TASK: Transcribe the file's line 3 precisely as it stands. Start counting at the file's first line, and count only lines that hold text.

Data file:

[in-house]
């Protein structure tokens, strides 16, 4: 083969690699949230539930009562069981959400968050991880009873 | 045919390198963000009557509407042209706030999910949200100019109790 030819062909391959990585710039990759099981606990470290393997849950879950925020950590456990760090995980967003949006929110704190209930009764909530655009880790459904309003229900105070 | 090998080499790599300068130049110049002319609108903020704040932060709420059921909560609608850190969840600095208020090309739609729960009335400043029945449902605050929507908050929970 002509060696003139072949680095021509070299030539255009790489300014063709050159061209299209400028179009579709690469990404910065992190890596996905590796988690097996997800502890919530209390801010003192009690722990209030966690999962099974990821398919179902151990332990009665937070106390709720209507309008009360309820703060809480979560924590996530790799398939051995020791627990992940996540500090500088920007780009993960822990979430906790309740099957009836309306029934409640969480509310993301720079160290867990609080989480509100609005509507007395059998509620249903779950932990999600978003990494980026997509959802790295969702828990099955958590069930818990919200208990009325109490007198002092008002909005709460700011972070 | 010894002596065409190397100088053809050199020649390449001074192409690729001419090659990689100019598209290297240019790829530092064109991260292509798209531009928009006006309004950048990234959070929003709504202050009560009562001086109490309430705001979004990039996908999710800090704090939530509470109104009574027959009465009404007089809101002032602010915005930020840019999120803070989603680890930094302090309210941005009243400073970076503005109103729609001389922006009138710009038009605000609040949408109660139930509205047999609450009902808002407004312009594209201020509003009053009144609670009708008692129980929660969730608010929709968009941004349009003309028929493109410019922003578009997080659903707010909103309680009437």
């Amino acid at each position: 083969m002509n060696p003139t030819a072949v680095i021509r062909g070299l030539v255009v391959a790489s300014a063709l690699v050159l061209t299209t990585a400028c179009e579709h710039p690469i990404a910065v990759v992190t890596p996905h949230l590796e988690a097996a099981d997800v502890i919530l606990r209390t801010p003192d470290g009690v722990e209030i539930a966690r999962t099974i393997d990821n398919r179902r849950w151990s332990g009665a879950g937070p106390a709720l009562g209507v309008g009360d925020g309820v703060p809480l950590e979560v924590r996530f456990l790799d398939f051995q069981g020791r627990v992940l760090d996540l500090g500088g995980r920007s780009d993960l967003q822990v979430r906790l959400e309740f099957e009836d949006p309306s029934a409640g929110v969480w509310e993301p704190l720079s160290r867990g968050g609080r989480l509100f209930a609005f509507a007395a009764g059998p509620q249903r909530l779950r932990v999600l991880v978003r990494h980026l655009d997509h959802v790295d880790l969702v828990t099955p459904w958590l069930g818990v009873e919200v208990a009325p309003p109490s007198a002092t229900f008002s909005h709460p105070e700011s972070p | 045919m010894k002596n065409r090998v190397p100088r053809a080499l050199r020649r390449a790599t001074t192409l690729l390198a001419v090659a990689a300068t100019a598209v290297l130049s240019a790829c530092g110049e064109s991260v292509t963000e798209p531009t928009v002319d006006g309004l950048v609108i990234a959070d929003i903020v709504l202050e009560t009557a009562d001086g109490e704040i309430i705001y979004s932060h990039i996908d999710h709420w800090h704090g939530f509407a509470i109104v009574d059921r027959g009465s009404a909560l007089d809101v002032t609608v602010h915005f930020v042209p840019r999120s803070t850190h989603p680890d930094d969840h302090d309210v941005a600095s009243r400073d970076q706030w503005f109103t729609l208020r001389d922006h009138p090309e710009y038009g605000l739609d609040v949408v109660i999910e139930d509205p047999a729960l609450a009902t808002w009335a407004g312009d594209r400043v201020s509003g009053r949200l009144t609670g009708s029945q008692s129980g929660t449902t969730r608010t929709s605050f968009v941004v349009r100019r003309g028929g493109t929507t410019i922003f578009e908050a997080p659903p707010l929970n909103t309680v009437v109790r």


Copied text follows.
């Amino acid at each position: 083969m002509n060696p003139t030819a072949v680095i021509r062909g070299l030539v255009v391959a790489s300014a063709l690699v050159l061209t299209t990585a400028c179009e579709h710039p690469i990404a910065v990759v992190t890596p996905h949230l590796e988690a097996a099981d997800v502890i919530l606990r209390t801010p003192d470290g009690v722990e209030i539930a966690r999962t099974i393997d990821n398919r179902r849950w151990s332990g009665a879950g937070p106390a709720l009562g209507v309008g009360d925020g309820v703060p809480l950590e979560v924590r996530f456990l790799d398939f051995q069981g020791r627990v992940l760090d996540l500090g500088g995980r920007s780009d993960l967003q822990v979430r906790l959400e309740f099957e009836d949006p309306s029934a409640g929110v969480w509310e993301p704190l720079s160290r867990g968050g609080r989480l509100f209930a609005f509507a007395a009764g059998p509620q249903r909530l779950r932990v999600l991880v978003r990494h980026l655009d997509h959802v790295d880790l969702v828990t099955p459904w958590l069930g818990v009873e919200v208990a009325p309003p109490s007198a002092t229900f008002s909005h709460p105070e700011s972070p | 045919m010894k002596n065409r090998v190397p100088r053809a080499l050199r020649r390449a790599t001074t192409l690729l390198a001419v090659a990689a300068t100019a598209v290297l130049s240019a790829c530092g110049e064109s991260v292509t963000e798209p531009t928009v002319d006006g309004l950048v609108i990234a959070d929003i903020v709504l202050e009560t009557a009562d001086g109490e704040i309430i705001y979004s932060h990039i996908d999710h709420w800090h704090g939530f509407a509470i109104v009574d059921r027959g009465s009404a909560l007089d809101v002032t609608v602010h915005f930020v042209p840019r999120s803070t850190h989603p680890d930094d969840h302090d309210v941005a600095s009243r400073d970076q706030w503005f109103t729609l208020r001389d922006h009138p090309e710009y038009g605000l739609d609040v949408v109660i999910e139930d509205p047999a729960l609450a009902t808002w009335a407004g312009d594209r400043v201020s509003g009053r949200l009144t609670g009708s029945q008692s129980g929660t449902t969730r608010t929709s605050f968009v941004v349009r100019r003309g028929g493109t929507t410019i922003f578009e908050a997080p659903p707010l929970n909103t309680v009437v109790r």